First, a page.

Despite the importance of the MACCs, they were not the only products obtained during this stage of the study. As mentioned, the detailed description of each mitigation action was provided.

This macroeconomic group was in charge of the definition of the cross-sectoral assumptions. This group worked to produce the forecasts that were used by the sectoral teams as inputs for their models: GDP growth, sectoral participation within this growth, and population scenarios. NPD usually provides official forecasts for these variables. However, these are fairly detailed for periods up to one decade and, more generally, for longer times. Uniandes and NPD worked together to produce the required long-term forecasts. Researchers did a comparative and clustering analysis to help to illustrate the impacts of GDP growth scenarios on the country. This analysis consisted in finding countries that, over several time periods ago, looked like Colombia today in terms of income per capita. This exercise helped to construct macroeconomic scenarios and gave a very useful insight for the sectoral groups.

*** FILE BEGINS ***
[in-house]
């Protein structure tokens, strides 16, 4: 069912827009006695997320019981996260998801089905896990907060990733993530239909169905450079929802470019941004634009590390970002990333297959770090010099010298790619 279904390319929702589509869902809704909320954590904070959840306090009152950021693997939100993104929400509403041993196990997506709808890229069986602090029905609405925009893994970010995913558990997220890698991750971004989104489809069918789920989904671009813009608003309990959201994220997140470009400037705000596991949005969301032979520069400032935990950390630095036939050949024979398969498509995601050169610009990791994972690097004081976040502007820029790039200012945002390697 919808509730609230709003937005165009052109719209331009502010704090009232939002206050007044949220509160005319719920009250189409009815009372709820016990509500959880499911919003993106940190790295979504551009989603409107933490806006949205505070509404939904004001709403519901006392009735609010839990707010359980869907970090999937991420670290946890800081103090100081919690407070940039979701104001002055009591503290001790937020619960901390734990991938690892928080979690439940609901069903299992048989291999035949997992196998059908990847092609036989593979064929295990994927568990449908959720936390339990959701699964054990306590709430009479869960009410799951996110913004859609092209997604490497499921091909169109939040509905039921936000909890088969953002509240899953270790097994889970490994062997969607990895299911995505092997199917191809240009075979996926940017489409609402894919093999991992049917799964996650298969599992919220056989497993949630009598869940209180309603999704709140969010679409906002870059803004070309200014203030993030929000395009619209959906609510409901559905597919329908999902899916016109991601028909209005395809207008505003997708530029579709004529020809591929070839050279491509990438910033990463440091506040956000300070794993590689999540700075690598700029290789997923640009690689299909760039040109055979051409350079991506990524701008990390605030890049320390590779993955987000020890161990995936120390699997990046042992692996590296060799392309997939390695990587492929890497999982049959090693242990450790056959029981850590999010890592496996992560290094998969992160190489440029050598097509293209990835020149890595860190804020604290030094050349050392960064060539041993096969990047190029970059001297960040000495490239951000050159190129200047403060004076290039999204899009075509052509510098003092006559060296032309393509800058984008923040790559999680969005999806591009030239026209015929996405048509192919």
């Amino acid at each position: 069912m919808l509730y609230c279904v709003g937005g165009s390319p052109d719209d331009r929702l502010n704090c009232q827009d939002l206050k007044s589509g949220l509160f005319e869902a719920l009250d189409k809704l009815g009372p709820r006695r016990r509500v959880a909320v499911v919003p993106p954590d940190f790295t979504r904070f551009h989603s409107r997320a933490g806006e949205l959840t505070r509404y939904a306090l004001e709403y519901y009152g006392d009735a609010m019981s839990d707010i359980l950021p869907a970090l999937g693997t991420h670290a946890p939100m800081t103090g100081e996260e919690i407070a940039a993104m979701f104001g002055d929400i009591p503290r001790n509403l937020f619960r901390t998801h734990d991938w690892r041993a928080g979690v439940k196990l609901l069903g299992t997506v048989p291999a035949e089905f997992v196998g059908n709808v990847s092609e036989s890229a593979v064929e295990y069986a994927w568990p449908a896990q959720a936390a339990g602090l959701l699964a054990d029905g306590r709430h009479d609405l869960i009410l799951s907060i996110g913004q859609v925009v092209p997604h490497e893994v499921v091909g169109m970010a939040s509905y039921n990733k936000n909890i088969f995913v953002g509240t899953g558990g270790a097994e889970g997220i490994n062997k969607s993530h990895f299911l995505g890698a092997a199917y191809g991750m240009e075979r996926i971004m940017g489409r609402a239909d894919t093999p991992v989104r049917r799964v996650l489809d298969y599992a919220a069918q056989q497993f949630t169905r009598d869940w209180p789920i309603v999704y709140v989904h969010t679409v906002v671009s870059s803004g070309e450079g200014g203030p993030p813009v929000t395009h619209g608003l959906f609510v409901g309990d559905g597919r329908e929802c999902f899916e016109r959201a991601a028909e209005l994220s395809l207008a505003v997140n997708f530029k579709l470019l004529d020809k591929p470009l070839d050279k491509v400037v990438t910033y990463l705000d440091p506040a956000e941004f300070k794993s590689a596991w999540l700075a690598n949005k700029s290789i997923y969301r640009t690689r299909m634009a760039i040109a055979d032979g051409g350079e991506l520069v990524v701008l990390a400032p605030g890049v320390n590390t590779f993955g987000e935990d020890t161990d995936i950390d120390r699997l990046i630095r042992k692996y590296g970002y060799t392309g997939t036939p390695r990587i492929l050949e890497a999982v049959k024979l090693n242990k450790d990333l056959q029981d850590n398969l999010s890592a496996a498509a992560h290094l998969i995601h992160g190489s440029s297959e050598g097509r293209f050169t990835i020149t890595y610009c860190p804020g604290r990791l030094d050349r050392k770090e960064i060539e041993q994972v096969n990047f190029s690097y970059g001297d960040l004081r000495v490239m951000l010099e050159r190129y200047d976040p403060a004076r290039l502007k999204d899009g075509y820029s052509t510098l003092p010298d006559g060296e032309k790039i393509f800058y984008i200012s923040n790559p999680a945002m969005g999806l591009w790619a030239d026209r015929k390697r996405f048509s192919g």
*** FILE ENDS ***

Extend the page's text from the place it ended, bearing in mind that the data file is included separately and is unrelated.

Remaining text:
Sectoral Action Plans

After concluding the studies to identify the sectoral future scenarios and the options for low-carbon development, MESD and the other sectoral ministries started producing the Sectoral Action Plans (PAS) for Climate Change Mitigation. They were formulated over 2013 and 2014, and used the MACC produced in the previous stage of the CLCDS as main input. PAS aim to identify the sectoral mitigation priorities as well as policies and implementing means to facilitate its inclusion in the sectoral planning and even in the National Development Plan.

Ministries of Transportation, Energy and Mining, Commerce, Industry and Tourism, Agriculture and Rural Development and Housing, Cities and Territory formulated a total of eight PAS. This formulation was led by experts on climate change within each ministry. Most of them participated in the studies to identify the sectoral future scenarios and mitigation opportunities.